New capabilities of HTML5 include consideration of being able to run on small screen, low-power devices such as smart phones or tablets. HTML 5 is designed to improve the display and processing of complex files such as video, audio, scalable vector graphics, and multimedia.
Flash type display capabilities are built into the language. HTML5 cannot provide animation within web pages.
The HTML5 has, however, been designed to be backward compatible with common parsing of older versions of HTML. It is designed so that old browsers can ignore new HTML 5 code (error handling), for backward compatibility.
Kinkajou : Everyone uses their mobile phone today. When did that first appear?
Erasmus : The first mobile phone with data Internet connection was the “Nokia 9000 Communicator”, launched in 1996 in Finland.
A phone company in Japan launched the next development of a mobile Internet service in 1999. This is considered the birth of the mobile phone Internet services.
Due to the small size of phones and their processors, software kernels have been designed to have small memory and processor footprints. The main force driving the initial uptake of mobile phones was their small size.
However increased data usage has led to an increasing phone size, approaching up to half tablet size. Phones have overtaken computers as the main device used to access information on the Internet.
Kinkajou : Everyone is worried about copyright and digital rights. What’s happening here?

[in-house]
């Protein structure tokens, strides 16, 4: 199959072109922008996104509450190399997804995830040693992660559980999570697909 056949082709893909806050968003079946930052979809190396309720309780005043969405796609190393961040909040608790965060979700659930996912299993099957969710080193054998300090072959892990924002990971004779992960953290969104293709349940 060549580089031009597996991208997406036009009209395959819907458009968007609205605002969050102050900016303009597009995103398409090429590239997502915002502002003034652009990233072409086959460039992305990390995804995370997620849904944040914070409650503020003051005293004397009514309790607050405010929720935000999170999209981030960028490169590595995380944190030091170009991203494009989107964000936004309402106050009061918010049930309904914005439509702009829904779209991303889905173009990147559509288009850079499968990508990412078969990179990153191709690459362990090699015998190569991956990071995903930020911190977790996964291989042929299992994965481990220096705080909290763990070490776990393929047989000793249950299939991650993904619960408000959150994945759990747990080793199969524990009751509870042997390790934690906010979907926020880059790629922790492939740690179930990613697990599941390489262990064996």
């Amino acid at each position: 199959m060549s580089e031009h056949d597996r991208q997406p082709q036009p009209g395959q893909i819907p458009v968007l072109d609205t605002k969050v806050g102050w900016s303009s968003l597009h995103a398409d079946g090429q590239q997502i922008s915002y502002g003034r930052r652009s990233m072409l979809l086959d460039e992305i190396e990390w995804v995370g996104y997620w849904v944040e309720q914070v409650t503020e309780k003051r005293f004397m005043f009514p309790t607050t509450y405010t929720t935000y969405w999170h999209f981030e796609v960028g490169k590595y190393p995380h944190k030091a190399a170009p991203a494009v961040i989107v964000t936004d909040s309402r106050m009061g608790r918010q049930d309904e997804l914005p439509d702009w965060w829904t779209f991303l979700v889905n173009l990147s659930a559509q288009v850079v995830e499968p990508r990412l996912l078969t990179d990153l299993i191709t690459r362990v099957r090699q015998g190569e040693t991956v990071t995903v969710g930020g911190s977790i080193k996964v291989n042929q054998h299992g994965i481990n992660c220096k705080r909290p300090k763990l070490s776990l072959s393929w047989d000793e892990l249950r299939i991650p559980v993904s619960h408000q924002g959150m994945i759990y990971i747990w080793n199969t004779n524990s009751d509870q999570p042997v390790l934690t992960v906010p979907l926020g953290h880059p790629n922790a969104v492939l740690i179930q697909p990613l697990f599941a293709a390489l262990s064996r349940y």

Erasmus : Digital rights management
The New standard for Internet information transfer is HTML 5. Many organisations have lobbied the inclusion of digital rights management in this standard. EME (Encrypted Media Extensions) is the form of digital rights management proposed.
Standards such as HTML 5 are important because they allow some unusual features. For example voice browsers can read webpages aloud to people with visual impairments. Braille browsers can translate text into Braille. Teletext displays are enabled. It has been changes in web capabilities through standards that have facilitated the development of user generated dialogue in social media, social networking sites, graphics and video sharing sites, blogs, and wikis.
NASA has been developing new communication protocols tolerant of network delay. Long-term this technology will allow multi-vessel missions to undertake inter- vessel communication in precedence to space to ground communications.
DRM Digita Rights Management
Erasmus : Changes proposed in HTML5 include:
- New names for common uses of generic block (<div>) and inline (<span>) elements